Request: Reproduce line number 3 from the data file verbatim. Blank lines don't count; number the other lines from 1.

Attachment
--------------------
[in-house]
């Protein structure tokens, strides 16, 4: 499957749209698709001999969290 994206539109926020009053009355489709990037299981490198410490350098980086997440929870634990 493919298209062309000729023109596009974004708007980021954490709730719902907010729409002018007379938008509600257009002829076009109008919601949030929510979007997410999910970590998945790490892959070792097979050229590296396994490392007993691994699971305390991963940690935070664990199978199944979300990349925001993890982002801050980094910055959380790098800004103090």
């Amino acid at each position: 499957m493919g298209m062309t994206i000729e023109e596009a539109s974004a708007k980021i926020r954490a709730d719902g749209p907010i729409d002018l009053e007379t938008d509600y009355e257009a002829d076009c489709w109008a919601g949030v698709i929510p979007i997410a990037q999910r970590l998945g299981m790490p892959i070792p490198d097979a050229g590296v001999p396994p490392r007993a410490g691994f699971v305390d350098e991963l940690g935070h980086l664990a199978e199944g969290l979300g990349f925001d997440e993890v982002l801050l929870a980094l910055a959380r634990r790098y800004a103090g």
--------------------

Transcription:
């Amino acid at each position: 499957m493919g298209m062309t994206i000729e023109e596009a539109s974004a708007k980021i926020r954490a709730d719902g749209p907010i729409d002018l009053e007379t938008d509600y009355e257009a002829d076009c489709w109008a919601g949030v698709i929510p979007i997410a990037q999910r970590l998945g299981m790490p892959i070792p490198d097979a050229g590296v001999p396994p490392r007993a410490g691994f699971v305390d350098e991963l940690g935070h980086l664990a199978e199944g969290l979300g990349f925001d997440e993890v982002l801050l929870a980094l910055a959380r634990r790098y800004a103090g």